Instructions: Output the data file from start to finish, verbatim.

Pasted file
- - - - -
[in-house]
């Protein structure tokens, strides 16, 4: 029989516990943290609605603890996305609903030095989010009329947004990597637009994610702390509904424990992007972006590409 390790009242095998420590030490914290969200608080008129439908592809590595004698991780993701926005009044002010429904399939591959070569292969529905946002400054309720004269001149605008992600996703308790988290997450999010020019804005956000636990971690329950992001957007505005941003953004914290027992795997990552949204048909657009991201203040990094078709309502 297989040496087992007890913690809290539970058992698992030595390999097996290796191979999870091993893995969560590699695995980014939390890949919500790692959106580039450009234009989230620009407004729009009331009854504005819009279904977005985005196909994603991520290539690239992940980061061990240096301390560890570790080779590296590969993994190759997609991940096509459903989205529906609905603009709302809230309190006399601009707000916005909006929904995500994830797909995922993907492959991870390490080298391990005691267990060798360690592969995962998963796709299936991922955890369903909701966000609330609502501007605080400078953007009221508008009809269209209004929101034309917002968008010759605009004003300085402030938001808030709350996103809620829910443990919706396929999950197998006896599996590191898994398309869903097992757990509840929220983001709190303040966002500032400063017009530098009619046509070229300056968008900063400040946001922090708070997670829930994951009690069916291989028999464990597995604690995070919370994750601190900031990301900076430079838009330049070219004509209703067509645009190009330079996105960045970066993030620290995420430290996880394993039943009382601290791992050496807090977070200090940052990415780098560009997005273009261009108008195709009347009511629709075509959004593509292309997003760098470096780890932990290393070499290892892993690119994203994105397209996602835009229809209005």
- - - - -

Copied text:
[in-house]
């Protein structure tokens, strides 16, 4: 029989516990943290609605603890996305609903030095989010009329947004990597637009994610702390509904424990992007972006590409 390790009242095998420590030490914290969200608080008129439908592809590595004698991780993701926005009044002010429904399939591959070569292969529905946002400054309720004269001149605008992600996703308790988290997450999010020019804005956000636990971690329950992001957007505005941003953004914290027992795997990552949204048909657009991201203040990094078709309502 297989040496087992007890913690809290539970058992698992030595390999097996290796191979999870091993893995969560590699695995980014939390890949919500790692959106580039450009234009989230620009407004729009009331009854504005819009279904977005985005196909994603991520290539690239992940980061061990240096301390560890570790080779590296590969993994190759997609991940096509459903989205529906609905603009709302809230309190006399601009707000916005909006929904995500994830797909995922993907492959991870390490080298391990005691267990060798360690592969995962998963796709299936991922955890369903909701966000609330609502501007605080400078953007009221508008009809269209209004929101034309917002968008010759605009004003300085402030938001808030709350996103809620829910443990919706396929999950197998006896599996590191898994398309869903097992757990509840929220983001709190303040966002500032400063017009530098009619046509070229300056968008900063400040946001922090708070997670829930994951009690069916291989028999464990597995604690995070919370994750601190900031990301900076430079838009330049070219004509209703067509645009190009330079996105960045970066993030620290995420430290996880394993039943009382601290791992050496807090977070200090940052990415780098560009997005273009261009108008195709009347009511629709075509959004593509292309997003760098470096780890932990290393070499290892892993690119994203994105397209996602835009229809209005």